Redknapp: An Englishman should manage England

  • 2 January 2012
  • From the section Business
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Harry Redknapp Image copyright Reuters

Can football managers learn from successful business leaders and vice versa?

I have been examining the commercialisation and globalisation of top flight football, for a new two-part series on Radio 4 called "Among the Managers", which I've made with David Stenhouse of BBC Scotland (the first part is broadcast at 1100 on Wednesday, 4 January).

Among the footballing and business stars I interviewed, two stood out for me as particularly gripping: one with "Big" Sam Allardyce, manager of West Ham (which I will return to on another occasion); the other with Harry Redknapp, manager of Tottenham Hotspur.

As a third-generation Arsenal supporter, it worried me that I thoroughly enjoyed chatting to Mr Redknapp - although there was small consolation in his confession that he grew up a Gooner (he told me the most exciting match he ever saw at Highbury was Arsenal versus Manchester United on the weekend before the 1958 Munich Air Crash).

It was Mr Redknapp's reminiscences of how football used to be that resonated most. But he also said a couple of newsy things, so I had better get those out of the way.

Media captionThe BBC's Robert Peston talks to Harry Redknapp

And the next England manager is...

There has, for example, been a good deal of speculation that he may be offered the England manager's job, when Fabio Capello steps down next summer. So I asked Mr Redknapp whether he wanted to be England manager.

Here is what he said: "It's a difficult one. You know I've said so many times it's the pinnacle for any Englishman to want to manage their country... I would like to see an English manager manage England. I would like to see that... When Fabio Capello finishes, I would like to see them give it to an Englishman."

So not exactly a "no, nay, never". That said, there is something about the rhythm of the England job that he would not find appealing: "I enjoy the day to day, coming in to work with players, going out on the training pitch every day, seeing the players, being involved every day. I don't know if seeing players once every six or seven weeks, it would be different for me and I'd find it very difficult. I'd get very bored I would imagine, you know. I haven't got too many hobbies, except for a round of golf occasionally."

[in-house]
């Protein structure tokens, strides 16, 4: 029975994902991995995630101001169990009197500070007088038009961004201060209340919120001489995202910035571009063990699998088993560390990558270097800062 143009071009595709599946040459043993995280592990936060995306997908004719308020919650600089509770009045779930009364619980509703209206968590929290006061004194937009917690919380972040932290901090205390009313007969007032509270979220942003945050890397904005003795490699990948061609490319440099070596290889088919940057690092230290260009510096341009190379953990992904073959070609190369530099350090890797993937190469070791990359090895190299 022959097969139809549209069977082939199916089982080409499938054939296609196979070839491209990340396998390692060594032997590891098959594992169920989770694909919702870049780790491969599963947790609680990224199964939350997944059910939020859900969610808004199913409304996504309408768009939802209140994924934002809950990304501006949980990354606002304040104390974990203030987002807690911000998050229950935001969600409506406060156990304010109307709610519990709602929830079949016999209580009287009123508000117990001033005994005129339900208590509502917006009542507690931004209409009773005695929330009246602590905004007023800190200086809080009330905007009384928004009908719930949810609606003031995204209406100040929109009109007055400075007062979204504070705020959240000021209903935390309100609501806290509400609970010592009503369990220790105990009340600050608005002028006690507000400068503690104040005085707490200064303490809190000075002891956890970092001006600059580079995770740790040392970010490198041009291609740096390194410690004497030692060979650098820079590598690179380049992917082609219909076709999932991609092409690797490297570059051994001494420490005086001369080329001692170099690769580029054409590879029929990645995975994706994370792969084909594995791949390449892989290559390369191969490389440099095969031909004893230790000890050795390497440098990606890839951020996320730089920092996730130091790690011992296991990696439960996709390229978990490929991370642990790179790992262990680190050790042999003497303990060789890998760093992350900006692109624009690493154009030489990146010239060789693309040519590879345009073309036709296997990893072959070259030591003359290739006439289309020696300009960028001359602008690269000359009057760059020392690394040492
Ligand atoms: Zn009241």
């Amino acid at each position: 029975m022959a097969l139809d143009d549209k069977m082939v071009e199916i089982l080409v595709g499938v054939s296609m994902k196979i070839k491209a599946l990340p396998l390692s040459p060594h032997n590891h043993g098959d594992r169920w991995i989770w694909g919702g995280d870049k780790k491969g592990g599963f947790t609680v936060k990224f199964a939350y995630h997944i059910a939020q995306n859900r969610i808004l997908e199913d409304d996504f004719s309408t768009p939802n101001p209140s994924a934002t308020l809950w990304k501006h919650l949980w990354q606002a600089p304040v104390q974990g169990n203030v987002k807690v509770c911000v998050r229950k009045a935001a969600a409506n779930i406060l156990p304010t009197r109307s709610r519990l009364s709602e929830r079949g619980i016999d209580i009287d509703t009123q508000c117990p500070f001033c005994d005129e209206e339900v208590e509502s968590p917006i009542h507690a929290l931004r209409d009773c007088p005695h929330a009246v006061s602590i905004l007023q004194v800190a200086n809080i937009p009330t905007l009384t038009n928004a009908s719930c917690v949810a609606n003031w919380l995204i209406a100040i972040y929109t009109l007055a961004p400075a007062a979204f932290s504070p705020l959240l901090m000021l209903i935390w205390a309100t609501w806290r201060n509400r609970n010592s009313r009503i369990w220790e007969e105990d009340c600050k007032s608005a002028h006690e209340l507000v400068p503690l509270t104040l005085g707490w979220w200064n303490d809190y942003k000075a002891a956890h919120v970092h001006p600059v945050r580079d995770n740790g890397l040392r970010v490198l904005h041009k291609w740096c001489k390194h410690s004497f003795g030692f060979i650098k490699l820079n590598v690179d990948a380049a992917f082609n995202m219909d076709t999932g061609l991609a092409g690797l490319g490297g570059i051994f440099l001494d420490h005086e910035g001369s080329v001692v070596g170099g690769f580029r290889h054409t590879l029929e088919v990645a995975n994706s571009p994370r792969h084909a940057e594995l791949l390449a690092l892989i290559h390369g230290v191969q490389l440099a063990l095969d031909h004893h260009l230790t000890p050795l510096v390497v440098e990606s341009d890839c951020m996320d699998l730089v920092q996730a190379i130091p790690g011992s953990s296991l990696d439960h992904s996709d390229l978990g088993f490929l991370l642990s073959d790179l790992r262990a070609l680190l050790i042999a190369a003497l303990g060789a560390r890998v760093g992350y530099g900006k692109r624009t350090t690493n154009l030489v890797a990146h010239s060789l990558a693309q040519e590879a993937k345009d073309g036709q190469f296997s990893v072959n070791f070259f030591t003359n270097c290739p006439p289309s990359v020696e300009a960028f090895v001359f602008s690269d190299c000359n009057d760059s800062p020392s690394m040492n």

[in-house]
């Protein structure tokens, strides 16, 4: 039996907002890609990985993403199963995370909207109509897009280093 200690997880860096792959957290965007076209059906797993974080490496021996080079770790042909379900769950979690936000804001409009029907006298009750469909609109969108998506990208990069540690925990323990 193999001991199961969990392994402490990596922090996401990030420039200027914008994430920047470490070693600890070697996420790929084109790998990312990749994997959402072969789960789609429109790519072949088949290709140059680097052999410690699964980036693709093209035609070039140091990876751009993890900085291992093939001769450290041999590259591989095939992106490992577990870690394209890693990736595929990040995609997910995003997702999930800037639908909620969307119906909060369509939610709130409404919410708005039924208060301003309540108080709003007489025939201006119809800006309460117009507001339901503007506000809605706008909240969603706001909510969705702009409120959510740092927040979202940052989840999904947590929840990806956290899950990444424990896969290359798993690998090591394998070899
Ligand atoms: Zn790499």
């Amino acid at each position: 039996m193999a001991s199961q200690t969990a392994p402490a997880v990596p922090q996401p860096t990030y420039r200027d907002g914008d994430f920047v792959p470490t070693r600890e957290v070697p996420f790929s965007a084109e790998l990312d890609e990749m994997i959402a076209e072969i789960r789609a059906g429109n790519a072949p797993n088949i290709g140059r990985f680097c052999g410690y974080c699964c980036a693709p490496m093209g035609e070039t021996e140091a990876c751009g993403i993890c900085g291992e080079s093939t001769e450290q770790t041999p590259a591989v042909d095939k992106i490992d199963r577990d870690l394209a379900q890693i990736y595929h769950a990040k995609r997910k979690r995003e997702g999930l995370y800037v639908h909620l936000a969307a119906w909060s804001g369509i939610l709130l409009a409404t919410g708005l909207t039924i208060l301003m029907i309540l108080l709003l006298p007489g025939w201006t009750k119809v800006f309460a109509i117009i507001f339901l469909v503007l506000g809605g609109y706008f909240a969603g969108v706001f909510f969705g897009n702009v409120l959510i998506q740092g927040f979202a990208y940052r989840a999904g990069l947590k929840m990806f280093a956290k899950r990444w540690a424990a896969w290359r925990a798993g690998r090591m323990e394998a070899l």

But: "If it came along it would - it would - it would be difficult to turn it down I think for any Englishman."

So if I were a Spurs supporter (absurd idea) I would be a bit anxious that the club's outstanding manager of recent years could be serving out his final season.

Image copyright AFP
Image caption English Premier League clubs have benefited from cash injections of foreign owners

Globalised football

Also, since he's right at the centre of Premier League action, his views on the future of football are worth noting - and what he says is that globalisation for the biggest clubs is work in progress: "We're getting more and more foreign owners into the country now.

"I don't know where it's all going to be in 20 years time... I can see us playing Premier League games all round the world on a regular basis. If you're from China or you're from India or Russia and you own a club, you're going to want to take your club back to where you come from... I think it'll almost be a world Premier League".

Football, but not as we knew it

But it was when Mr Redknapp talked about his playing days at West Ham in the 1960s, and also his early managerial career at Bournemouth that I became particularly enthralled, because it showed quite how much the game has changed within the span of one man's career: "When I first came into it, as a manager at Bournemouth, you know you were responsible for almost everything.

"You had a secretary and you had the manager. And the manager would do the transfers, you would do the contracts with the players, you would negotiate the contracts with the players, you negotiate all the transfer fees with the different managers at different clubs... Whereas nowadays we've all got chief executives, you've got chairmen who are all hands on and really the business side of the club is completely run by them.